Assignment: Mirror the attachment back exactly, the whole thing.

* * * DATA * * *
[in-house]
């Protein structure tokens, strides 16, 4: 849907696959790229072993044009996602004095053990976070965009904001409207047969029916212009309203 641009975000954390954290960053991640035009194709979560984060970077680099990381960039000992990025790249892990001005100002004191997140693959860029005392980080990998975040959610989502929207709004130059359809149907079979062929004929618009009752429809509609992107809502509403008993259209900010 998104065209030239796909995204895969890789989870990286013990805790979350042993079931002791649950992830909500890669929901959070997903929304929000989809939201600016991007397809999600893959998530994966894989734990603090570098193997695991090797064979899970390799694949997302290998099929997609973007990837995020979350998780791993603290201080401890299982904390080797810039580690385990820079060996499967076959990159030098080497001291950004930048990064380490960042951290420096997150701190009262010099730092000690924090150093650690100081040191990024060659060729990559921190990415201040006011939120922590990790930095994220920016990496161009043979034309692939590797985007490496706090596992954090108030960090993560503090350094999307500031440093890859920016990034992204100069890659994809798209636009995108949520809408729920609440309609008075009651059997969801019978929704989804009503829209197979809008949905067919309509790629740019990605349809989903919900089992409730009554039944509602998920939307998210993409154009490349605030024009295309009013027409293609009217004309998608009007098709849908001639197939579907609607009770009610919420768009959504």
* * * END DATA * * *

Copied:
[in-house]
């Protein structure tokens, strides 16, 4: 849907696959790229072993044009996602004095053990976070965009904001409207047969029916212009309203 641009975000954390954290960053991640035009194709979560984060970077680099990381960039000992990025790249892990001005100002004191997140693959860029005392980080990998975040959610989502929207709004130059359809149907079979062929004929618009009752429809509609992107809502509403008993259209900010 998104065209030239796909995204895969890789989870990286013990805790979350042993079931002791649950992830909500890669929901959070997903929304929000989809939201600016991007397809999600893959998530994966894989734990603090570098193997695991090797064979899970390799694949997302290998099929997609973007990837995020979350998780791993603290201080401890299982904390080797810039580690385990820079060996499967076959990159030098080497001291950004930048990064380490960042951290420096997150701190009262010099730092000690924090150093650690100081040191990024060659060729990559921190990415201040006011939120922590990790930095994220920016990496161009043979034309692939590797985007490496706090596992954090108030960090993560503090350094999307500031440093890859920016990034992204100069890659994809798209636009995108949520809408729920609440309609008075009651059997969801019978929704989804009503829209197979809008949905067919309509790629740019990605349809989903919900089992409730009554039944509602998920939307998210993409154009490349605030024009295309009013027409293609009217004309998608009007098709849908001639197939579907609607009770009610919420768009959504």